Book Launch for Queering Urban Justice: Queer of Colour Formations in Toronto
November 14th 2018 at 6:00 PM – 8:00 PM
The Women & Gender Studies Institute and The Mark S. Bonham Centre for Sexual Diversity Studies invite you to:
Join the Marvellous Grounds collective and contributors in officially launching the release of Queering Urban Justice: Queer of Colour Formations in Toronto! Authors featured in this collection, and in our newest volume, Marvellous Grounds: Queer of Colour Histories of Toronto, will read excerpts from the books that discuss QTBIPOC histories and space-making in the city. The editors will also talk about the three-year collective process of putting together these collections! Speakers include Jin Haritaworn, Syrus Marcus Ware, Ghaida Moussa, Leah Lakshmi Piepzna-Samarasinha, Monica Forrester, OmiSoore Dryden, Elene Lam, and Kusha Dadui!
40 Willcocks Street, New College
Marvellous Grounds is a book and web-based project that seeks to document and create space to vision the ways that QTBIPOC (queer and trans Black, Indigenous and people of colour) create communities, innovate projects and foster connections within Toronto/Three Fires Territories and beyond.
Our collection, Queering Urban Justice, foregrounds visions of urban justice that are critical of racial and colonial capitalism, and asks: What would it mean to map space in ways that address very real histories of displacement and erasure? What would it mean to regard Queer, Trans, Black, Indigenous, and People of Colour (QTBIPOC) as geographic subjects who model different ways of inhabiting and sharing space? The volume describes city spaces as sites where bodies are exhaustively documented while others barely register as subjects. The editors and contributors interrogate the forces that have allowed QTBIPOC to be imagined as absent from the very spaces they have long invested in. From the violent displacement of poor, disabled, racialized, and sexualized bodies from Toronto’s gay village, to the erasure of queer racialized bodies in the academy, Queering Urban Justice offers new directions to all who are interested in acting on the intersections of social, racial, economic, urban, migrant, and disability justice.
Our newest collection, Marvellous Grounds: Queer of Colours Histories of Toronto, focuses on QTBIPOC archives and histories. Toronto has long been a place that people of colour move to in order to join queer of colour communities. Yet the city’s rich history of activism by queer and trans people who are Black, Indigenous, or of colour (QTBIPOC) remains largely unwritten and unarchived. While QTBIPOC have a long and visible presence in the city, they always appear as newcomers in queer urban maps and archives in which white queers appear as the only historical subjects imaginable. The first collection of its kind to feature the art, activism, and writings of QTBIPOC in Toronto, Marvellous Grounds tells the stories that have shaped Toronto’s landscape but are frequently forgotten or erased. Responding to an unmistakable desire in QTBIPOC communities for history and lineage, this rich volume allows us to imagine new ancestors and new futures.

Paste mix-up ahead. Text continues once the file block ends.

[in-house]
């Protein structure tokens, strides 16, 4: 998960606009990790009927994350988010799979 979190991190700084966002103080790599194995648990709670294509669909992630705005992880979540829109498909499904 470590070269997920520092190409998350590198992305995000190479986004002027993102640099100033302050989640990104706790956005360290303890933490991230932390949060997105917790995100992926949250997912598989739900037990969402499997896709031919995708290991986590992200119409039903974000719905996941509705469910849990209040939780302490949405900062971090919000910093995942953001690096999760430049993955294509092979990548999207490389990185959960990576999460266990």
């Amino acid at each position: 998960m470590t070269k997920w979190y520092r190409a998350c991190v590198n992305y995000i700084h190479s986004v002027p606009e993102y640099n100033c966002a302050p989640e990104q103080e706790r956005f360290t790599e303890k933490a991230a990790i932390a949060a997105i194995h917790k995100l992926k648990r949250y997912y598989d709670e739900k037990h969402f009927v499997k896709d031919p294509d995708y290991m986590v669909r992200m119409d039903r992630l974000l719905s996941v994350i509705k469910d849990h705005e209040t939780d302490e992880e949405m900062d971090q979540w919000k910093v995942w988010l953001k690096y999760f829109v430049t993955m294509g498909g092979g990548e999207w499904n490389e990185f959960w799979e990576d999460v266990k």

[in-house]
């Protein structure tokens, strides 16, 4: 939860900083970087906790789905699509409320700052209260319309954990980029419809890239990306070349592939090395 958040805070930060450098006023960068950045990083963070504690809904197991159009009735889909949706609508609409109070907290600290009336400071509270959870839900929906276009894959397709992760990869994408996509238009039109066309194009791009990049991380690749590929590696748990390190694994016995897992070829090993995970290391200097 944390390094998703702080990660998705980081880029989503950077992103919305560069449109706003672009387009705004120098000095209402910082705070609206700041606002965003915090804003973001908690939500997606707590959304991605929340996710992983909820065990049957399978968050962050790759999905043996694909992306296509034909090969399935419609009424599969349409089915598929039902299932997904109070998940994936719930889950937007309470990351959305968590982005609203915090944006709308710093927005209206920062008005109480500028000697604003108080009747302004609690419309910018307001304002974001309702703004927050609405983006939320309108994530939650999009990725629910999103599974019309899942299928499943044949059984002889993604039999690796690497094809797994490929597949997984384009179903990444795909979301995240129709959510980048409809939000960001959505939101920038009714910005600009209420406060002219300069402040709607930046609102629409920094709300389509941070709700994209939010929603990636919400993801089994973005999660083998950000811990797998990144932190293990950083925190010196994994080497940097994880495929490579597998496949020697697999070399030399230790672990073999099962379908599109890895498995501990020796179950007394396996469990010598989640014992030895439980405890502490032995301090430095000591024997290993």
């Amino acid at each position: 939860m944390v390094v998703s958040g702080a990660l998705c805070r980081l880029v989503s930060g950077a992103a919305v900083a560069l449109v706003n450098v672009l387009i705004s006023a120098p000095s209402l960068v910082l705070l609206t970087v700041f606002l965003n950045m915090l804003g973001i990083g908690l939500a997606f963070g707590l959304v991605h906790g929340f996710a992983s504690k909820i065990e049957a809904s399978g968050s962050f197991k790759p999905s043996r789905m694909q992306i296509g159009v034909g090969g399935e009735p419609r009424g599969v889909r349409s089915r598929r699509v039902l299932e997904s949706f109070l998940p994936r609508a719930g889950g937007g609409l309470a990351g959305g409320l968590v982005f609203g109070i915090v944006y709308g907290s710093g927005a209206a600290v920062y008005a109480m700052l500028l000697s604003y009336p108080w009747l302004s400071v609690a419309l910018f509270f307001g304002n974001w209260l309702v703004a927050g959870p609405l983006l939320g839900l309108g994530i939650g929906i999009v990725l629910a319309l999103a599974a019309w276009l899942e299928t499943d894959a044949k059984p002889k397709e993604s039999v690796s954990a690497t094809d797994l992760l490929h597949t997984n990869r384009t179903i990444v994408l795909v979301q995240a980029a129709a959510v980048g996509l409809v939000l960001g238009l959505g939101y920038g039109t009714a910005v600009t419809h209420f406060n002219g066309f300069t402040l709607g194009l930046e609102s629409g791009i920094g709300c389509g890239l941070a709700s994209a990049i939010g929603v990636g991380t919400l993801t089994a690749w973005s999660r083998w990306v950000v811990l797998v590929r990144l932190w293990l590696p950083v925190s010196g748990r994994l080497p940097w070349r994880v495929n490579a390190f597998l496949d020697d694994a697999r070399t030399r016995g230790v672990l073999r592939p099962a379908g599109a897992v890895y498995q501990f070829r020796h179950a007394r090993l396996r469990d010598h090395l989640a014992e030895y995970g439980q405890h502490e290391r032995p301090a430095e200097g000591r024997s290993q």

Jin Haritaworn is Associate Professor of Gender, Race and Environment at York University, Toronto and has been involved in queer of colour-centred research and community-building in London, Berlin, and Toronto. They have authored multiple publications, including two books, several articles (in journals such as GLQ, Society and Space and Sexualities), and four (co-)edited collections (including Queer Necropolitics). Their latest book Queer Lovers and Hateful Others: Regenerating Violent Times and Places (Chicago University Press, 2015), deals with queer space-making and criminalization in gentrifying Berlin. Jin has made contributions to several established fields on both sides of the Atlantic, including gender, sexuality and transgender studies, critical race and ethnic studies; and urban studies, and has participated in numerous debates, including on homonationalism, gay imperialism, intersectionality, and queer space.
Ghaida Moussa is a doctoral candidate in the Social and Political Thought program at York University, where she interrogates how gendered, racial and neoliberal regimes of knowledge inform our understanding of chronic unidentified illness. She was awarded the 2010 Lambda Foundation for Excellence Award for her Masters work on queer Palestinian resistance to oppressive national, colonial, and neocolonial narratives at the University of Ottawa. Her poems “Ghourbeh” and “Tazakar” have appeared in Sinister Wisdom. She is, with Ghadeer Malek, the co-editor of Min Fami: Arab Feminist Reflections on Identity, Space, and Resistance (Inanna Publications). Along with Shaista Patel and Nishant Upadhyay, she is also co-editor of the recent Feral Feminisms special issue ‘Complicities, Connections, and Struggles: Critical Transnational Feminist Analysis of Settler Colonialism’.
Syrus Marcus Ware is a Vanier Scholar, a visual artist, community mobilizer, educator and researcher pursuing his PhD studies in the Faculty of Environmental Studies at York University. Syrus holds degrees in Art History, Visual Studies (University of Toronto) and Sociology and Equity Studies (OISE). In 2014, he was awarded the Slyff Fellowship/Graduate Fellowship for Academic Distinction by York University. Syrus’ research focuses on experiences of marginality and the ways that the presence of racialized, trans and disabled people can challenge ‘static’ social environments. Syrus has authored several book chapters, journal articles and peer-reviewed publications about disability, the diversification of museums, trans parenting and sexual health for trans MSM, including the widely cited “How Disability Studies Stays White and What Kind of White it Stays” and “Going Boldly Where Few Men Have Gone Before: One Trans Man’s Experience of a Fertility Clinic and Insemination” (Sumach, 2009). In 2009, Syrus coedited the Journal of Museum Education issue Building Diversity in Museums with Gillian McIntyre. Syrus was voted “Best Queer Activist” by Now Magazine (2005), was awarded the Steinert and Ferreiro Award (2012) for LGBT community leadership and activism, and was awarded the TD Diversity Award from the Toronto Arts Foundation in 2017.